Art Review

The Shadowy World of William Kentridge

The South African artist William Kentridge, whose long career is being celebrated in a major exhibition at The Broad in Los Angeles, is hard to categorize.

First of all he’s a prolific draftsman, a maker of moody black-and-white drawings. But he’s also a film and video animator, sculptor, theatrical designer, and more. The exhibition, William Kentridge: In Praise of Shadows, makes this clear across more than 130 works from the past 35 years of his career.

When Kentridge gets a theme or subject, he’ll obsessively try out the idea in all sorts of ways. A series of drawings may turn into a stop-motion animated film, or a sculpture, or a stage set. His interest in the little-known role of Africans in World War I, as porters and other behind-the-scenes workers, led to the performance piece The Head & the Load and then to the film Kaboom! of 2017-18 (top image).

In one scene in Kaboom!, a line of cartoon men drawn in silhouette carry a range of unlikely war supplies, including a head-and-shoulders portrait of a man, a bank of lights suitable for a football stadium, an enormous jug of water, an equally enormous bird. In the background is a scrubby landscape of sand dunes, grasses, broken telephone poles, and the occasional tree. Even with its surrealist tone, it clearly conveys the burden of the wartime porters, their anonymity, their lives in the shadows.

Kentridge was born in 1955 into a Jewish family in Johannesburg, where he’s lived his whole life. His parents were both lawyers who frequently represented victims of apartheid. After studying politics and then art, he drifted into theater, discovered he had no talent as an actor, and settled for working as a director, stage designer, and artist. By the 1990s he was participating in major gallery and museum exhibitions.

One of the odder recurring characters in Kentridge’s art is the Nose, which functions as the absurdist hero of a series of charcoal drawings in the exhibition, as well as in a large tapestry and a series of small sculptures. (The character is derived from a Dmitri Shostakovich opera that Kentridge directed more than a decade ago.) In the drawings, the Nose engages in various adventures, riding a horse, appearing in famous Impressionist paintings, getting executed by a sinister man with a pistol.


In the tapestry titled Promised Land of 2008, the Nose is on horseback, with human legs around the saddle. He’s depicted in browns and blacks, with red lines that seem to show the inner structure of both rider and horse. The Nose points the way forward, as if he’s leading the invasion of the land depicted in the background, an ancient map of the Middle East. It effectively satirizes the foolishness and vanity of colonial ambitions.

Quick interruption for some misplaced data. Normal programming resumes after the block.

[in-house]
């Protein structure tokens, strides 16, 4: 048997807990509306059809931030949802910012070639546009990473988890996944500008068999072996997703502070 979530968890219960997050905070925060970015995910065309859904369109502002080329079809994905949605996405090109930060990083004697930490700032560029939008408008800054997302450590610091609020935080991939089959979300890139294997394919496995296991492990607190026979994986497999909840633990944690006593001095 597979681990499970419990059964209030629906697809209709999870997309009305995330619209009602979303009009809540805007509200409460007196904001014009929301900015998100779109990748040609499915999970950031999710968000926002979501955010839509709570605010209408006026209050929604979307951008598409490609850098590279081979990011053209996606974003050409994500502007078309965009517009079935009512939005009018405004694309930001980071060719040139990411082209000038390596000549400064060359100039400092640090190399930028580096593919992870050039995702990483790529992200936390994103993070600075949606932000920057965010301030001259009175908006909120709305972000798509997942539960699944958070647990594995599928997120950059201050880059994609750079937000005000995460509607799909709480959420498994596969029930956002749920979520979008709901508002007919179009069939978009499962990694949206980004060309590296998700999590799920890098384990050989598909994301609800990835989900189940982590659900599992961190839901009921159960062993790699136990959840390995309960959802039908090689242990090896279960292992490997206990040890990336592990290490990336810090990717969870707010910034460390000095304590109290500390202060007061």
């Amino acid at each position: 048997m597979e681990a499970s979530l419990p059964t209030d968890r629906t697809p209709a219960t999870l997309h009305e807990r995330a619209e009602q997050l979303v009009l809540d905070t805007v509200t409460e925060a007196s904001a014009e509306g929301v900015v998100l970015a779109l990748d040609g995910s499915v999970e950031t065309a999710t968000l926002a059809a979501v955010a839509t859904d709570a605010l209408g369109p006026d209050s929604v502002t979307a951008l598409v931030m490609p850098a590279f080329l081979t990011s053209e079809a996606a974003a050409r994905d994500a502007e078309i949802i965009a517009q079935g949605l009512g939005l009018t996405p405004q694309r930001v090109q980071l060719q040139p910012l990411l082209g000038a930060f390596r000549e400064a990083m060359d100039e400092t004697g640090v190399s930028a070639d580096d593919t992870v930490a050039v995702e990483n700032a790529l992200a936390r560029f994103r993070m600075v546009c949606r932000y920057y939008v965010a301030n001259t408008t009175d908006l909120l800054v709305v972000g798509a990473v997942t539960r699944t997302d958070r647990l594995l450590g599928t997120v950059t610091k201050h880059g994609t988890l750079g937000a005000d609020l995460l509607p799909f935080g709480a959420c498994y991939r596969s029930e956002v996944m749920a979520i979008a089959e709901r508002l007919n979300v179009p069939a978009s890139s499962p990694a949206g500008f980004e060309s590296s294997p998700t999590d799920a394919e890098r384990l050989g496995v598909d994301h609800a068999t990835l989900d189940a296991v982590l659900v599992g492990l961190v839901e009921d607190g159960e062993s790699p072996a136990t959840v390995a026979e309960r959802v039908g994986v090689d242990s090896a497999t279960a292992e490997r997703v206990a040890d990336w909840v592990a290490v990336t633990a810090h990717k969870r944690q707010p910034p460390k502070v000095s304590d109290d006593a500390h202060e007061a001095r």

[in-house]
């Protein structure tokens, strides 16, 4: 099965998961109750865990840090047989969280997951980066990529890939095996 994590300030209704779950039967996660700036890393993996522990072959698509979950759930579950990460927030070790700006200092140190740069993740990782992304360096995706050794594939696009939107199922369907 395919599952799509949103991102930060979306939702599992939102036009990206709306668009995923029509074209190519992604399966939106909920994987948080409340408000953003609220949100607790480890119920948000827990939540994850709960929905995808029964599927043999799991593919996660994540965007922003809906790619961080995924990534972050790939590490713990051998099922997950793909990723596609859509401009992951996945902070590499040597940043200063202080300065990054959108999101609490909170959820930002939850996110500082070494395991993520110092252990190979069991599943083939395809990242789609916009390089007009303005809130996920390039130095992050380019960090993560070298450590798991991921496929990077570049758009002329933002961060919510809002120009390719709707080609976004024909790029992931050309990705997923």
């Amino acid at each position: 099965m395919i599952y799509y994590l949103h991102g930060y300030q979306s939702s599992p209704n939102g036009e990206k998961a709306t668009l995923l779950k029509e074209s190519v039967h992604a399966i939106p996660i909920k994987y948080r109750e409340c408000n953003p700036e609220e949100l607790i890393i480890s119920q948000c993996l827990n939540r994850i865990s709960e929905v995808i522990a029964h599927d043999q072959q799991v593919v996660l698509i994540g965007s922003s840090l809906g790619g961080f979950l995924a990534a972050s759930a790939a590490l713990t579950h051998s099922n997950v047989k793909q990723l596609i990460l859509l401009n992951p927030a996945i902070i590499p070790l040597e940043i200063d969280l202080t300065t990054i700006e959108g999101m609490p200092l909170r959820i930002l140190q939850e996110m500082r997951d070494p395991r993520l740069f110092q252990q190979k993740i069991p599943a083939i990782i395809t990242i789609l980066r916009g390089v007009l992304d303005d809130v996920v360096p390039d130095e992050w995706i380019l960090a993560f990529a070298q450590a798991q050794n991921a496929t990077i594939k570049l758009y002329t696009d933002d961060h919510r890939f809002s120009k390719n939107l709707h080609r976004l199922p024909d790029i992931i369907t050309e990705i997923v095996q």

Nearby in the gallery is a series of small Nose-on-horseback sculptures created in dark bronze. Some are made with flat metal plates arranged to create a sense of three dimensions, others that seem more solid and substantial. In many cases, it’s the horses, not the Nose, that are really the stars of the work.


While some of Kentridge’s charcoal works seem like improvisational sketches, perhaps studies for some larger project, there are also big, splashy, finished drawings. Two of these, from a group of five published by the Italian newspaper Il Sole 24 Ore, depict a globe with mechanical legs striding across a desolate landscape and a head wearing a gas mask doing the same. Both World Walking and Gas Mask of 2007 are inspired by the Second Italo-Ethiopian War of the 1930s, a predecessor to World War II. They also seem like escapees from a sci-fi movie and are about as polished as Kentridge’s work gets.


Another big drawing in ink, The Shrapnel in the Wood of 2013, presents a gnarly yet beautiful old tree, perhaps on the African veld. It’s drawn on pages of the 1826 Universal Technological Dictionary and littered with small slogans like Keep Out of the Sun and Listing All Characteristics. The shrapnel in the title refers to a saying that woodworkers should avoid using German wood because it may contain metal fragments from World War II that would damage their saws. It’s another oblique Kentridge comment on the destruction and futility of war.

William Kentridge: In Praise of Shadows runs through April 9, 2023, at The Broad, 221 South Grand Avenue, Los Angeles. It then travels to the Museum of Fine Arts, Houston, where it will be on view in the summer of 2023. An extensive catalog is published by The Broad and DelMonico Books.


Top image: William Kentridge, Kaboom!, 2017-18, three-channel HD film installation: model stage, paper props, found objects, and three mini-projectors with stands; Jorge M. Perez Collection, Miami.

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